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Chicago faced a tragic awakening to the dangers of extreme heat in July 1995, when more than 700 people died during a record-breaking heat wave that stretched for five days.

color aerial photo of Chicago City Hall, circa 2019
A portion of central Chicago, as captured by the USDA National Agriculture Imagery Program (NAIP) on Aug. 2, 2019. Chicago City Hall is located in the Cook County Building. The city planted vegetation on its half of the roof as part of ongoing efforts to mitigate urban heat, which can be trapped and held by impervious surfaces. 

Since then, the City has updated its emergency response strategy to try to prevent heat-related illness and death, including outreach to the most vulnerable populations. Impervious surfaces such as pavement and rooftops can exacerbate heat waves, so green roofs have sprouted by the hundreds, and the Chicago Park District promotes 8,800 acres of green space. At the site of an old railyard near Lake Michigan, Chicago created the 24.5-acre Millennium Park, one of the largest green roofs in the world.

The average annual temperature for Chicago is rising, according to National Oceanic and Atmospheric Administration statistics. The average during the years of 1981-2010 was 49.9 degrees; for 1991-2020, it reached 51.3 degrees. Climate change is also expected to affect the frequency and intensity of heat waves.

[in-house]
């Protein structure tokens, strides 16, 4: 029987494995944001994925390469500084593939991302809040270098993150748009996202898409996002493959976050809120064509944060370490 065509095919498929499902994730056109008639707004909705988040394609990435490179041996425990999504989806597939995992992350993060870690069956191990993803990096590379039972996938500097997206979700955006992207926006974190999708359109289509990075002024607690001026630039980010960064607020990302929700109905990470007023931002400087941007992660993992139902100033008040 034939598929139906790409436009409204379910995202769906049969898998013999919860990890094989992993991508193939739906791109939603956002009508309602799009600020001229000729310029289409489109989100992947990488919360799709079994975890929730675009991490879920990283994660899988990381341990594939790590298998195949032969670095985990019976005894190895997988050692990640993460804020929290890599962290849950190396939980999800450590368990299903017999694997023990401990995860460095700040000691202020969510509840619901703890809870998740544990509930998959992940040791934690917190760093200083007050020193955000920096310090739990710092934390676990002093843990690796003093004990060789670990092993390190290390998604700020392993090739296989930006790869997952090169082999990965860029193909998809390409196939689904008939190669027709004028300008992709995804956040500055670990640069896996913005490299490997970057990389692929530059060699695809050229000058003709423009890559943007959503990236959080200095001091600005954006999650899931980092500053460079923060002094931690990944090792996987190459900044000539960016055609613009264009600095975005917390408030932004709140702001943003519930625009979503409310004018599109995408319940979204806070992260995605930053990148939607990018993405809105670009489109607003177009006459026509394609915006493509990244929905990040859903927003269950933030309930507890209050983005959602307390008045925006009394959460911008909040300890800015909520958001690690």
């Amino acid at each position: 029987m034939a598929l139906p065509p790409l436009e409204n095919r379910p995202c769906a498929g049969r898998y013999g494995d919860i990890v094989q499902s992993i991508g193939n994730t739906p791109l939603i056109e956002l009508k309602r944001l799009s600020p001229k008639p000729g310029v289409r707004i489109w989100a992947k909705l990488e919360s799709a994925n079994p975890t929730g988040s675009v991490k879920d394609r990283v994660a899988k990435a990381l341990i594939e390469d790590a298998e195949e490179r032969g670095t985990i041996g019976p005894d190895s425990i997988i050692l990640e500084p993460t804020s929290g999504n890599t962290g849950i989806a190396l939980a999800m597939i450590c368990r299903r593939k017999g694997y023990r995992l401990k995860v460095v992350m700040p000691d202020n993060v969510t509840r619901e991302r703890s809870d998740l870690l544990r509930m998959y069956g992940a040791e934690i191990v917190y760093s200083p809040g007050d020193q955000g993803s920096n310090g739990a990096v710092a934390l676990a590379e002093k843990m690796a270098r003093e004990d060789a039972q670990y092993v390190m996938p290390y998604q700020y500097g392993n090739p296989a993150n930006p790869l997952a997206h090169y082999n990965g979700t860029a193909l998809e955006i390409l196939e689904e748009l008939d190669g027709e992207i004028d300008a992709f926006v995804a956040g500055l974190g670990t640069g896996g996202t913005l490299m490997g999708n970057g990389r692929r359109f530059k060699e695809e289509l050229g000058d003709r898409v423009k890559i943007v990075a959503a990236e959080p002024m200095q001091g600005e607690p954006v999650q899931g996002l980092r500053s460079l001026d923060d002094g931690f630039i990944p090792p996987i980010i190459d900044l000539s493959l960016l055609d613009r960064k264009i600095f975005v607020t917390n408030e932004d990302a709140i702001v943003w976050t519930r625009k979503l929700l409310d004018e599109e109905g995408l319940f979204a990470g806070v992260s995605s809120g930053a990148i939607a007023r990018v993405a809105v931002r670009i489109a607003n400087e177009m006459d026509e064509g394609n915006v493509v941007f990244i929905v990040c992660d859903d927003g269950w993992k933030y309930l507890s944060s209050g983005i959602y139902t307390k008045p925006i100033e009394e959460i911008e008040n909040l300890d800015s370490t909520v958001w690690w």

“We’re going to see more frequent unhealthy heat events occurring in urban areas. And if people didn’t notice that, it could easily cause different threats to human and ecosystems’ health,” said Dr. George Xian, a researcher with the U.S. Geological Survey (USGS) Earth Resources Observation and Science (EROS) Center who uses remote sensing methods, such as the joint USGS-NASA Landsat satellite’s land surface temperature data, to study urban heat issues. 

The effectiveness of urban heat island mitigation measures, however, is a critical data point for future planning and policies. Take green spaces in Chicago, for example. Are they helping to cool temperatures? That was one question a public-private collaboration sought to answer in a project using Landsat data that could help other cities as well.

Gathering Experts and Tools